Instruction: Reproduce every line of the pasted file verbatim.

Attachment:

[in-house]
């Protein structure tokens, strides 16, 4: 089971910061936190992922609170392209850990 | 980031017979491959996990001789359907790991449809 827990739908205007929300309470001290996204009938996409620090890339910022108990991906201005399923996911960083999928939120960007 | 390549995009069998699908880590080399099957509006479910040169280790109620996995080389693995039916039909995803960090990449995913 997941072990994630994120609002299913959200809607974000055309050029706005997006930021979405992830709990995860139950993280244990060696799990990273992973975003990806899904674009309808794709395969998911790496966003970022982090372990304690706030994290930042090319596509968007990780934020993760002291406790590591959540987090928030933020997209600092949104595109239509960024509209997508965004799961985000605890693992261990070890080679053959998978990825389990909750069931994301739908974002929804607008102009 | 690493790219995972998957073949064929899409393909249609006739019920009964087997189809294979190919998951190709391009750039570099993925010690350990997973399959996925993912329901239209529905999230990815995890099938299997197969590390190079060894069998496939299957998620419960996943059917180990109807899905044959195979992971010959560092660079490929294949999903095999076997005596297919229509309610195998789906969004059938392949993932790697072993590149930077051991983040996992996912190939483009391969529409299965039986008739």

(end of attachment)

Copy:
[in-house]
């Protein structure tokens, strides 16, 4: 089971910061936190992922609170392209850990 | 980031017979491959996990001789359907790991449809 827990739908205007929300309470001290996204009938996409620090890339910022108990991906201005399923996911960083999928939120960007 | 390549995009069998699908880590080399099957509006479910040169280790109620996995080389693995039916039909995803960090990449995913 997941072990994630994120609002299913959200809607974000055309050029706005997006930021979405992830709990995860139950993280244990060696799990990273992973975003990806899904674009309808794709395969998911790496966003970022982090372990304690706030994290930042090319596509968007990780934020993760002291406790590591959540987090928030933020997209600092949104595109239509960024509209997508965004799961985000605890693992261990070890080679053959998978990825389990909750069931994301739908974002929804607008102009 | 690493790219995972998957073949064929899409393909249609006739019920009964087997189809294979190919998951190709391009750039570099993925010690350990997973399959996925993912329901239209529905999230990815995890099938299997197969590390190079060894069998496939299957998620419960996943059917180990109807899905044959195979992971010959560092660079490929294949999903095999076997005596297919229509309610195998789906969004059938392949993932790697072993590149930077051991983040996992996912190939483009391969529409299965039986008739």